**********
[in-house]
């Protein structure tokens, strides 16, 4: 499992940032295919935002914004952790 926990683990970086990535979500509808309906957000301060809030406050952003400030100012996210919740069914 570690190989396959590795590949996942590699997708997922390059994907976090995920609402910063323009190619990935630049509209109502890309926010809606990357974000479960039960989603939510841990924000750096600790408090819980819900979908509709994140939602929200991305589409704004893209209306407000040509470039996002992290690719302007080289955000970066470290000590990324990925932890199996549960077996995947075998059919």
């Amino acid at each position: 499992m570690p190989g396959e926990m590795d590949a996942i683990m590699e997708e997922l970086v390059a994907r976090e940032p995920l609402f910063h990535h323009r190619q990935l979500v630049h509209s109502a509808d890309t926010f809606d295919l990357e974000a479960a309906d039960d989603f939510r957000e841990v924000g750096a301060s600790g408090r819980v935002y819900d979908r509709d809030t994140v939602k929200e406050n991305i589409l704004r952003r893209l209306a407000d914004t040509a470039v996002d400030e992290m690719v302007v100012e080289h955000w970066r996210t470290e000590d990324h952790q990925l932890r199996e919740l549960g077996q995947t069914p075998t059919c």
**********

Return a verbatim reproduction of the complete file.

[in-house]
């Protein structure tokens, strides 16, 4: 499992940032295919935002914004952790 926990683990970086990535979500509808309906957000301060809030406050952003400030100012996210919740069914 570690190989396959590795590949996942590699997708997922390059994907976090995920609402910063323009190619990935630049509209109502890309926010809606990357974000479960039960989603939510841990924000750096600790408090819980819900979908509709994140939602929200991305589409704004893209209306407000040509470039996002992290690719302007080289955000970066470290000590990324990925932890199996549960077996995947075998059919």
């Amino acid at each position: 499992m570690p190989g396959e926990m590795d590949a996942i683990m590699e997708e997922l970086v390059a994907r976090e940032p995920l609402f910063h990535h323009r190619q990935l979500v630049h509209s109502a509808d890309t926010f809606d295919l990357e974000a479960a309906d039960d989603f939510r957000e841990v924000g750096a301060s600790g408090r819980v935002y819900d979908r509709d809030t994140v939602k929200e406050n991305i589409l704004r952003r893209l209306a407000d914004t040509a470039v996002d400030e992290m690719v302007v100012e080289h955000w970066r996210t470290e000590d990324h952790q990925l932890r199996e919740l549960g077996q995947t069914p075998t059919c």